We camped overnight near the Skaftafell visitor center at the foot of the Vatnajökull glacier, the largest and most voluminous ice cap in Iceland. You could feel the cold air flowing off the glacier tongue, but thankfully our sleeping bags kept us toasty! Our plan for the morning was to hike to Svartifoss, a waterfall unique for the basalt columns over which it flows. Of course, it was drizzling and foggy, but we started the hike anyway, loaded with enough photo gear to tire a pack mule. We finally made it to the falls, which were indeed magnificent despite the rain. We explored the area for a short time before heading back. Not long into the return journey, the rain cleared and we were greeted by blue skies. Finally. After some lunch and taking advantage of the nicest shower facilities we had seen in days, we started toward our next destination.
The Jökulsárlón glacier lagoon is one of those places everyone pictures when they think of Iceland, and for good reason. The crystal clear and aquamarine icebergs floating in a glistening glacier lagoon make for outrageously beautiful photographs. We arrived in time to book the last boat tour onto the lagoon. With a little time to kill before our ride, we explored the area surrounding the lake. Soon it was our time, and we excitedly boarded the boat with the other travelers. Seeing the ice from shore is amazing enough, but floating by within arm-length is truly magnificent. We also got an informative talk about the geology and formation of the glacier, and got to sample some 1,000 year old ice plucked straight from the lagoon.
After returning to shore, we grabbed some coffee and backtracked a bit to the lesser known, but equally beautiful Fjallsárlón glacier lagoon. Due to its less famous status, we were the only ones there, save for an older couple who turned out to be from the Boston area. They regaled us with stories of all their adventures to many different continents and countries. Our list of future destinations grew significantly longer thanks to them (Patagonia, we’re coming for ya). After some chatting and photographing, we decided to head north to the coastal town of Hofn, where we would eat and stay for the night. The evening drive to Hofn was quite beautiful as we passed an old abandoned house and fields full of wild reindeer! One thing is for sure, the driving is never dull in Iceland, as you never know what surprises you'll come upon next.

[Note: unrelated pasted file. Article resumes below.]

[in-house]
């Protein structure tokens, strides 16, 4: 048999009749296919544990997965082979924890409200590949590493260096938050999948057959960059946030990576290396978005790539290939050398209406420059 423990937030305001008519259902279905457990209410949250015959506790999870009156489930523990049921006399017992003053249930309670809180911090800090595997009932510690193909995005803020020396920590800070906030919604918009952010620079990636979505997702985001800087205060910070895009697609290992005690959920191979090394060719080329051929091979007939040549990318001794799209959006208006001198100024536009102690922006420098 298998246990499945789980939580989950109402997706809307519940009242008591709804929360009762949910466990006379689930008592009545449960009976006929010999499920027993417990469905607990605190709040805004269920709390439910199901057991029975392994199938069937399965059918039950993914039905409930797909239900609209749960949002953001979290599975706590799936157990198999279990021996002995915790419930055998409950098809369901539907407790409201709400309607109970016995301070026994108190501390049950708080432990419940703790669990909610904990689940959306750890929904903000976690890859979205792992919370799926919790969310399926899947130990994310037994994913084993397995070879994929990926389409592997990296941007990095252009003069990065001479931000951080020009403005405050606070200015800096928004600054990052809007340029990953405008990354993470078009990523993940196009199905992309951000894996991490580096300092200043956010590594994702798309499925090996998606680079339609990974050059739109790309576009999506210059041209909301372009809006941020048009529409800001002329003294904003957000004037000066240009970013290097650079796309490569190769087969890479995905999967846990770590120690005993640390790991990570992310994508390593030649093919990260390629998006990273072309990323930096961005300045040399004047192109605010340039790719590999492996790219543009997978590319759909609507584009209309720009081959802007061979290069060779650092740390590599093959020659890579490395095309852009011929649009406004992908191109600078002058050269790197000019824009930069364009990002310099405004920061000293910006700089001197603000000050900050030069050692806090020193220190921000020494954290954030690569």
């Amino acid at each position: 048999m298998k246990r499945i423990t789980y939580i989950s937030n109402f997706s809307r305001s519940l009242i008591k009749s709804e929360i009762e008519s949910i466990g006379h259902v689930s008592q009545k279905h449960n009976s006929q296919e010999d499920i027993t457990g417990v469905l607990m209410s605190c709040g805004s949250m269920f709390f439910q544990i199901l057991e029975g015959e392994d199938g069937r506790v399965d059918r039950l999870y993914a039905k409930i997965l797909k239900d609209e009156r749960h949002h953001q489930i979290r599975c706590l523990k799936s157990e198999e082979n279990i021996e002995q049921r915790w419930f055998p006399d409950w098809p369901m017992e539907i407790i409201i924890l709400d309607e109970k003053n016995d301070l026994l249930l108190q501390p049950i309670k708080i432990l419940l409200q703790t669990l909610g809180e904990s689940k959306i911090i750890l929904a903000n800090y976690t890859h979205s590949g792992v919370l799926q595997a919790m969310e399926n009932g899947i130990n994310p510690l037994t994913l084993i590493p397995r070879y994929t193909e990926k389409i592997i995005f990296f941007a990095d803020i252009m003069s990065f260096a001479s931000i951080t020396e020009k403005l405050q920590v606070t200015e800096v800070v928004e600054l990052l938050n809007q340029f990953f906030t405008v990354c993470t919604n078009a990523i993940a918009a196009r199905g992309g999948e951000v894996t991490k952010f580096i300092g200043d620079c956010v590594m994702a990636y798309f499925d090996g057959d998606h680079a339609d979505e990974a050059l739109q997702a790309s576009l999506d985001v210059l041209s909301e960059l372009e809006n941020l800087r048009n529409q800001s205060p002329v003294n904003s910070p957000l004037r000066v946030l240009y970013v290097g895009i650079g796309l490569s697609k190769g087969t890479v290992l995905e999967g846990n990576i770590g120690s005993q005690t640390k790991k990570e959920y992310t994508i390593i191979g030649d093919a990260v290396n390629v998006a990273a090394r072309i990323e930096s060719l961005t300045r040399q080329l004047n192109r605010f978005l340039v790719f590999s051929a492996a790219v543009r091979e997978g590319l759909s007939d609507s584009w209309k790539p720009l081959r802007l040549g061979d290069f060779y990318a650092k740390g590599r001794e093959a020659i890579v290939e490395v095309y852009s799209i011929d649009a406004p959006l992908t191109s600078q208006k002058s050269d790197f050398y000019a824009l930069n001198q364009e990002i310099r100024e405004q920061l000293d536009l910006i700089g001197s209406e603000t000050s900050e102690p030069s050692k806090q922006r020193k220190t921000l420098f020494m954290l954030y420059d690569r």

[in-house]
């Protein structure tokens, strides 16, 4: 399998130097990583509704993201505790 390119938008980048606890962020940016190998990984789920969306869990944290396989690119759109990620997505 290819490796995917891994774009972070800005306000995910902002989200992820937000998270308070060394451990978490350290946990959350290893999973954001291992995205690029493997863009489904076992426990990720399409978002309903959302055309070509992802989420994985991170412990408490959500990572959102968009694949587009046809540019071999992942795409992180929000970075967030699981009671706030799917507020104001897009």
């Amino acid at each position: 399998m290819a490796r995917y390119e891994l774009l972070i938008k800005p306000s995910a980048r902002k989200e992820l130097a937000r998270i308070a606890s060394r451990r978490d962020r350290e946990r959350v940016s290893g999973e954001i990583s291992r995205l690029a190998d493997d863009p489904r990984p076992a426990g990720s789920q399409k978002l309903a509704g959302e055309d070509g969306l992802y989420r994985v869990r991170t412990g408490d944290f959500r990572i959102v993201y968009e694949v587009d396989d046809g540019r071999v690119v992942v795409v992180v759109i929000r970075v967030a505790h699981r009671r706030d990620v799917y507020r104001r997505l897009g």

Hofn is legendary in Iceland as the lobster capital of the country. Technically “langoustine” or Icelandic lobster. There were a few places in the running for dinner, but we settled on Pakkhus. A delicious decision indeed. We shared courses of smoked salmon, sheep tenderloin, delightful seasonal veggies, and of course, lots of langoustine. After the last few days of camp stove cooking, we felt like royalty. It was an added bonus to look out the window of the restaurant and see the very boat they use to catch their seafood each day.
Following dinner we took a stroll along the water, and were caught up by a group of high school aged locals on a scavenger hunt. They needed a photo of one of their group holding a tourist. We were all too happy to oblige. It was an awkward and hilarious moment proving laughter and silliness know no language barriers.